The need for hydroelectricity
February 9, 2007
Guyana — The Land of Many Waters. That is what this territory is called. With its abundant rivers and waterways, this country understandably teems with fish and other marine life. These waterways represent a source of livelihood for many of our hinterland dwellers.
Communication in that corner of the world is by water. People either paddle canoes or small boats to reach their destination since the vast majority cannot afford outboard engines.
In the not too distant past these waterways represented the only way loggers could transport logs to the sawmills. They floated them down the rivers as rafts and while the effort might have been labour intensive, the loggers knew that the rivers were helping them save cost as far as transporting the logs were concerned.
These days when time is the essence, the various timber companies cut trails through their concessions and use trucks to transport the lumber to the mills.
The national waterways also serve as boundaries as in the case of Suriname where the Corentyne River is the separation point; Venezuela where the Cuyuni River serves as the boundary and Brazil which is separated from this country by the Takutu River in some parts.
For more than 50 years, perhaps closer to 60 years, developers and national leaders have eyed these waterways as a source of power.
British Guiana Consolidated was among the first to seek the establishment of hydroelectric power in this country. To enhance its gold mining operations, the company established a hydroelectric plant at Tumatumari, in the Potaro.
This plant was to operate long after the mining came to an end. But such was the cheapness of the power that the subsequent entity occupying the land, the Guyana National Service, was able to power two centres—one at Tumatumari and the other at Konawaruk.
So cheap was the power that the authorities begged people to buy electric appliances and to let these run as long as possible merely to utilise the power. Then in 1973, Guyana once again flirted with hydropower and that was to make maximum use of the bauxite that this country mined.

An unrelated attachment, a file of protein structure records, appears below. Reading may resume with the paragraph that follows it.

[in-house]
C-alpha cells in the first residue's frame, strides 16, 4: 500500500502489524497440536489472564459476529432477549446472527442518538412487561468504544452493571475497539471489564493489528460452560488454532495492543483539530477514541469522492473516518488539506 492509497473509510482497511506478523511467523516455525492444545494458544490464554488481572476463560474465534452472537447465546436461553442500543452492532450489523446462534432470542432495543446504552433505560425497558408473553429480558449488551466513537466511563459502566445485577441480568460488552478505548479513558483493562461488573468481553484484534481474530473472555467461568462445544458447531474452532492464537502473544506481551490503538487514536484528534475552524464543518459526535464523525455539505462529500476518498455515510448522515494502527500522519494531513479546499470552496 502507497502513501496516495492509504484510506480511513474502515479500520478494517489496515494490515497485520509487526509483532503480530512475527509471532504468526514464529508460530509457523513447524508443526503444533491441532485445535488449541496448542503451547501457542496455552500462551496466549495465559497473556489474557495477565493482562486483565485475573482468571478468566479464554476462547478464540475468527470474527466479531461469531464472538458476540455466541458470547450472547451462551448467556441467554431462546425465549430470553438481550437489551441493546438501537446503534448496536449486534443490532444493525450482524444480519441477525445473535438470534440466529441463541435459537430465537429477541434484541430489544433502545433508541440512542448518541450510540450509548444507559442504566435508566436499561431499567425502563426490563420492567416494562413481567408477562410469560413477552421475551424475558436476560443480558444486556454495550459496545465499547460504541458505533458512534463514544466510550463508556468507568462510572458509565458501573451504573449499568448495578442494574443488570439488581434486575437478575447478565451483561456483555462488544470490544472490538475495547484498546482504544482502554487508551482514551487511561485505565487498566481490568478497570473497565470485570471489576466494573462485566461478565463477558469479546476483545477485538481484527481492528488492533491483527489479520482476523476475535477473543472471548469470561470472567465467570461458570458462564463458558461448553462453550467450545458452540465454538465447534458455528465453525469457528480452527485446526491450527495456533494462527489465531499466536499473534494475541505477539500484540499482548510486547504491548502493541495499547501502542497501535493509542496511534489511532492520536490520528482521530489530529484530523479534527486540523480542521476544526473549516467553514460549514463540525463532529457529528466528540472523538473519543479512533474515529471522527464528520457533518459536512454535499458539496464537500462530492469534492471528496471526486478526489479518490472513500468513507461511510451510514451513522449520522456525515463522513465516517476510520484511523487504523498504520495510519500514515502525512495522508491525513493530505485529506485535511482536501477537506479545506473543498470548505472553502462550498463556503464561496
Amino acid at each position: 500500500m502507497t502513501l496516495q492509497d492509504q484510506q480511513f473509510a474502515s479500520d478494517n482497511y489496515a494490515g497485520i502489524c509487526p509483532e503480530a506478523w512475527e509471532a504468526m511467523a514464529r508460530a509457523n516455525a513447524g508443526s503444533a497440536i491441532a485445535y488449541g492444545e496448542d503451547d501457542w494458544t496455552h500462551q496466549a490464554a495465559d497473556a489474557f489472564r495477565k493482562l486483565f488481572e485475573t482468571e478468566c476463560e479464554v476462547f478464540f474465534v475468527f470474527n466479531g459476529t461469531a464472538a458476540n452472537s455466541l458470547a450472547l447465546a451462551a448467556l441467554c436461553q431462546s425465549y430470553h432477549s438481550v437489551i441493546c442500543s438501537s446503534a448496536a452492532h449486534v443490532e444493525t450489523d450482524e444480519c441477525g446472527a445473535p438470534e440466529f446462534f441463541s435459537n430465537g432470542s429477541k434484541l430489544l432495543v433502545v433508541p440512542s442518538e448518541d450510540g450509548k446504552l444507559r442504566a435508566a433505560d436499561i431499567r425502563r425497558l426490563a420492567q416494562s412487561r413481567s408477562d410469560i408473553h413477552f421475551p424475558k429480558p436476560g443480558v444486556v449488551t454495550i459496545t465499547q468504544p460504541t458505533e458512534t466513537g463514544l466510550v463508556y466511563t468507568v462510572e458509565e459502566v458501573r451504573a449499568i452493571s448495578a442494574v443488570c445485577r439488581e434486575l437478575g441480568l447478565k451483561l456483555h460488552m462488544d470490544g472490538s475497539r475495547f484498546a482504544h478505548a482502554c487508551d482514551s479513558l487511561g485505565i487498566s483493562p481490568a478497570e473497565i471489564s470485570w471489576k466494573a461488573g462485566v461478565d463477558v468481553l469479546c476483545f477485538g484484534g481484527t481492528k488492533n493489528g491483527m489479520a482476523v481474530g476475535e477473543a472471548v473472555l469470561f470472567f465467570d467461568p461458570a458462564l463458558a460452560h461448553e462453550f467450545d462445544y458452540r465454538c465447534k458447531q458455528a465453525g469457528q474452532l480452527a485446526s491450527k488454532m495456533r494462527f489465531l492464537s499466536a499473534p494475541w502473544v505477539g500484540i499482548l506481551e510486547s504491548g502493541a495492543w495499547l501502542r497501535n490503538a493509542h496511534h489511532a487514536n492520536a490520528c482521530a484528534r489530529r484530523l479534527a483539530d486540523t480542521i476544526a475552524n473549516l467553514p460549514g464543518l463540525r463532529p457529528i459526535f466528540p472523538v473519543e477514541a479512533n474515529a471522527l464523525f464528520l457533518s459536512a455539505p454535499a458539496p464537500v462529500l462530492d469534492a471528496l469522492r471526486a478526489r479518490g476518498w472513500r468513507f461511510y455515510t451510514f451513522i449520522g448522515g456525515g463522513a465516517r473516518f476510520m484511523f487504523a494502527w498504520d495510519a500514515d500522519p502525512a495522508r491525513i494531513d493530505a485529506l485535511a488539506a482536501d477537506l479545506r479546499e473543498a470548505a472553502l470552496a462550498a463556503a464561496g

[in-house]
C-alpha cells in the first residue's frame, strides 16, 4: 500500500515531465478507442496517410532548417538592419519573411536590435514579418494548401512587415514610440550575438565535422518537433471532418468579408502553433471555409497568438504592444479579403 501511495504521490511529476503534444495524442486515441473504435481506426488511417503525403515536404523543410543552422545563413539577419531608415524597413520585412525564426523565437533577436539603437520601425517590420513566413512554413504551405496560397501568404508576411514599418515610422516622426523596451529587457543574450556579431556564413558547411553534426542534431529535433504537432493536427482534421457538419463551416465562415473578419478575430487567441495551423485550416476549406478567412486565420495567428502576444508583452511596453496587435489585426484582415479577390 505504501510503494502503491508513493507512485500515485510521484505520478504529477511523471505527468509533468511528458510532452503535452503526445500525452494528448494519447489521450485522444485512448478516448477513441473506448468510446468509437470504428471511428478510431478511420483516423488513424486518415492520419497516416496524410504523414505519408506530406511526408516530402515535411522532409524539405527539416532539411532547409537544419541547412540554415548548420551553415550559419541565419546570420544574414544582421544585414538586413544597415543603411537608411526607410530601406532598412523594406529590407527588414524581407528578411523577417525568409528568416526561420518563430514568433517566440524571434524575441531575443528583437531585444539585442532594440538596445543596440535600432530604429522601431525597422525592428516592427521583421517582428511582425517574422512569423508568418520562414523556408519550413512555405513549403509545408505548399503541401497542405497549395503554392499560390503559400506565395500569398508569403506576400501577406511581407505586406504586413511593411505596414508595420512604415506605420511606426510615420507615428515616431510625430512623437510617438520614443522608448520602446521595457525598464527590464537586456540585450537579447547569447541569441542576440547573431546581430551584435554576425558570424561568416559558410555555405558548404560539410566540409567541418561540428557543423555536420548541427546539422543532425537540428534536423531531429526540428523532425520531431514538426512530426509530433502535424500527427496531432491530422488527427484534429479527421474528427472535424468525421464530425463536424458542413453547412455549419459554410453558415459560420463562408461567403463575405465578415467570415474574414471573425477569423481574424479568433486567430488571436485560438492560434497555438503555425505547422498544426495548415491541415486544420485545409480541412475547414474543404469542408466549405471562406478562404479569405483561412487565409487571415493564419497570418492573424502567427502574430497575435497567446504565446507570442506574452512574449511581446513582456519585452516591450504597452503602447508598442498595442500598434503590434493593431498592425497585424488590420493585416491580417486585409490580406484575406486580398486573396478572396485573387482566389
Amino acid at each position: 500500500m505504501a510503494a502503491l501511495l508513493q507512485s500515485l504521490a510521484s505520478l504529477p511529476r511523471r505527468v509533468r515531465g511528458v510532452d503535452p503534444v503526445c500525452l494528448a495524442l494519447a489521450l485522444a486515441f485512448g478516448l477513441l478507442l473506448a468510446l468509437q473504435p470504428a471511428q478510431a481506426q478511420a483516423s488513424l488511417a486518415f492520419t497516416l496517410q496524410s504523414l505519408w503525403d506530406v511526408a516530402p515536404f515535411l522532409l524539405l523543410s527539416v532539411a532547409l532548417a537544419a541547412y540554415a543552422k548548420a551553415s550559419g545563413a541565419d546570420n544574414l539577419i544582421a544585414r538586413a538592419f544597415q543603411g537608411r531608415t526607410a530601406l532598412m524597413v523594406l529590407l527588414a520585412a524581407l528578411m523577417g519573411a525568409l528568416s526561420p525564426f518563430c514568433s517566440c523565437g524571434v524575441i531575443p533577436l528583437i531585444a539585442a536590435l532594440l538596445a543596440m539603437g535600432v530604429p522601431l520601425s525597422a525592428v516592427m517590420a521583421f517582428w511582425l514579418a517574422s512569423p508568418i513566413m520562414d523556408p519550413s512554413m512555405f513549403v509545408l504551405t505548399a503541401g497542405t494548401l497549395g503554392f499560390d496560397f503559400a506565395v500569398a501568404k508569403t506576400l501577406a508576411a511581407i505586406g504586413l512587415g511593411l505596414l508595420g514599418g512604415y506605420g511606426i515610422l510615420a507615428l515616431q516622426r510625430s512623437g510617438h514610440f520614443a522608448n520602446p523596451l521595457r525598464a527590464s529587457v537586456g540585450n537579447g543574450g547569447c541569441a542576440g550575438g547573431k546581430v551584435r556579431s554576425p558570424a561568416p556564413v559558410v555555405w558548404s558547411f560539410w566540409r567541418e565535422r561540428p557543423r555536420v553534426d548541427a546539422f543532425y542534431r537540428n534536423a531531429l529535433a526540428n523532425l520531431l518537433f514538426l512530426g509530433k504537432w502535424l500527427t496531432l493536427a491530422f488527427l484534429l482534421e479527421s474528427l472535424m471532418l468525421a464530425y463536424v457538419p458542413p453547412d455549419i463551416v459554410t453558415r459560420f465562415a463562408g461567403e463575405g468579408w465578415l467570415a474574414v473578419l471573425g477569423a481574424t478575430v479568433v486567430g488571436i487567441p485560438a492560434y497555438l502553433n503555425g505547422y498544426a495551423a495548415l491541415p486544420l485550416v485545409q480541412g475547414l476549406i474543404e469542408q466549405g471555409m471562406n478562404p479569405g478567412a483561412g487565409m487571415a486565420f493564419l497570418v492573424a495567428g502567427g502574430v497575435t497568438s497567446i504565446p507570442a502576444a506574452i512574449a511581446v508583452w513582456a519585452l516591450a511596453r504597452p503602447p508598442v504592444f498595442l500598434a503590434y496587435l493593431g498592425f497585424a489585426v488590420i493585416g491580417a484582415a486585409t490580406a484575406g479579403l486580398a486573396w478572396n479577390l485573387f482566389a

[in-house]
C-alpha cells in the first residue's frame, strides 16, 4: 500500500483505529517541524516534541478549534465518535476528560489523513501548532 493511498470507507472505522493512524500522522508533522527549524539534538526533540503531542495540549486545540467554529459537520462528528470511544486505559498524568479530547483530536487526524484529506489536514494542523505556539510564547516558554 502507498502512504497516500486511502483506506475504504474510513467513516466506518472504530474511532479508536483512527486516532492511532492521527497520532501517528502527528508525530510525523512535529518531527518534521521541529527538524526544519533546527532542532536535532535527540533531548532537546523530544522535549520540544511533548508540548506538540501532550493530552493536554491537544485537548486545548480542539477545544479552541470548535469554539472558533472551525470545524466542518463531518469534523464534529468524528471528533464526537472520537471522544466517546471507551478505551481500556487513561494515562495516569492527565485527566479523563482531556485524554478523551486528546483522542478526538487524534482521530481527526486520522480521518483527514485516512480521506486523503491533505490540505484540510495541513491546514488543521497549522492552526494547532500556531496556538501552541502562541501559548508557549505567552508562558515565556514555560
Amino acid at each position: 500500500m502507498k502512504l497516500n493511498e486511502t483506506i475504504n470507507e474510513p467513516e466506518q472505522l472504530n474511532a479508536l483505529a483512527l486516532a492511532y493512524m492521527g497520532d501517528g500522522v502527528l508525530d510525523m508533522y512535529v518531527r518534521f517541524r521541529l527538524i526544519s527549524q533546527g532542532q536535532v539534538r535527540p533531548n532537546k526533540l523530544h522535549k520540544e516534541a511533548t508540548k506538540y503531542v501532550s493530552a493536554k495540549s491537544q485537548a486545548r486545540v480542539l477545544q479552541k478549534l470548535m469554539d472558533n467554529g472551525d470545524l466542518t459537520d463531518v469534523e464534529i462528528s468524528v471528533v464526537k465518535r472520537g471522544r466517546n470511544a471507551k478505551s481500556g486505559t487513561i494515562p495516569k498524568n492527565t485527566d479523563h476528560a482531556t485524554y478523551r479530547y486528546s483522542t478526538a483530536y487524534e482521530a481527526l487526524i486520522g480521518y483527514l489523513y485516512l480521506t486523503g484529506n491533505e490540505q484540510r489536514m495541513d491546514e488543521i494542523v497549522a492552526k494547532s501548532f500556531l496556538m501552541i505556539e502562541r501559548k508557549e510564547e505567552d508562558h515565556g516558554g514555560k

The plan was to harness the Kamarau Falls and provide enough power to smelt the bauxite. That would have made Guyana one of the leading countries in the region.
By that time the oil prices had soared through the roof. Hydropower was the way to go.
We then turned our attention to neighbouring Venezuela when the Upper Mazaruni Hydroelectric project failed.
We sought to acquire hydroelectric project from the Guri Dam project. That too failed. Today, 30 years later we are again flirting with hydroelectric power because that is the way to go.
In the developed world the dependence is less on fossil fuel and more on alternative power. Canada takes a vast amount of power from the Niagara Falls and the border communities in the United States also benefit from this power source.
Of course there is nuclear power but we are nowhere near to harnessing this form of energy, but we do have water and we have the potential to generate vast power. So here we are again, this time seeking the help of the Russians.
In this country, so much is kept under wraps that often one forgets that there is another investor seeking to harness hydropower. There is an existent letter of intent for the development of the Amalia Falls. However, the authorities are saying nothing, so one is left to speculate about the fate of those investors.
We are however, certain that President Bharrat Jagdeo has invited the Russian Aluminium company, Rusal to consider establishing a hydroelectric facility that would more than power any smelter the company has signaled its intention to erect.
It is often a shame to watch so much potential go to waste, even though the various falls provide a tourist spectacle. However, the tourists do not come in any large numbers so their conversion to hydropower facilities would significantly boost Guyana where the cost of electricity is way too high and where the fuel bill accounts for nearly 40 per cent of expenditure.
It would be nice if as it is stated in the Holy Book, that the Creator commanded that there be light and there was light, that we or someone could somehow command that there be hydroelectricity and there is such power.